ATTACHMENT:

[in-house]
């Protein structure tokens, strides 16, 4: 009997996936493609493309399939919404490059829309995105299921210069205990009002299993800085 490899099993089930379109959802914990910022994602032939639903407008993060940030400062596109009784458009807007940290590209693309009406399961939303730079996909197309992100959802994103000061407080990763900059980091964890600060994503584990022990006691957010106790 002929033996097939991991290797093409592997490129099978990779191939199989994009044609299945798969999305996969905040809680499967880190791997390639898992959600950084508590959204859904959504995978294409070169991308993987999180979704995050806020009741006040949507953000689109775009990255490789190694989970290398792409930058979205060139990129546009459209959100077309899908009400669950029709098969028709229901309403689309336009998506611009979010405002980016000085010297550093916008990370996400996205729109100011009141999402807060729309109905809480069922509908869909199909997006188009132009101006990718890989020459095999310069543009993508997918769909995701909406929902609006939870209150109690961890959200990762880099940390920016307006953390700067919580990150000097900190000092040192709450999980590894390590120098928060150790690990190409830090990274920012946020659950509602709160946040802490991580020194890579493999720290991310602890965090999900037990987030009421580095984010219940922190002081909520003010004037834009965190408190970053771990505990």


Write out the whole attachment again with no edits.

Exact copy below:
[in-house]
């Protein structure tokens, strides 16, 4: 009997996936493609493309399939919404490059829309995105299921210069205990009002299993800085 490899099993089930379109959802914990910022994602032939639903407008993060940030400062596109009784458009807007940290590209693309009406399961939303730079996909197309992100959802994103000061407080990763900059980091964890600060994503584990022990006691957010106790 002929033996097939991991290797093409592997490129099978990779191939199989994009044609299945798969999305996969905040809680499967880190791997390639898992959600950084508590959204859904959504995978294409070169991308993987999180979704995050806020009741006040949507953000689109775009990255490789190694989970290398792409930058979205060139990129546009459209959100077309899908009400669950029709098969028709229901309403689309336009998506611009979010405002980016000085010297550093916008990370996400996205729109100011009141999402807060729309109905809480069922509908869909199909997006188009132009101006990718890989020459095999310069543009993508997918769909995701909406929902609006939870209150109690961890959200990762880099940390920016307006953390700067919580990150000097900190000092040192709450999980590894390590120098928060150790690990190409830090990274920012946020659950509602709160946040802490991580020194890579493999720290991310602890965090999900037990987030009421580095984010219940922190002081909520003010004037834009965190408190970053771990505990």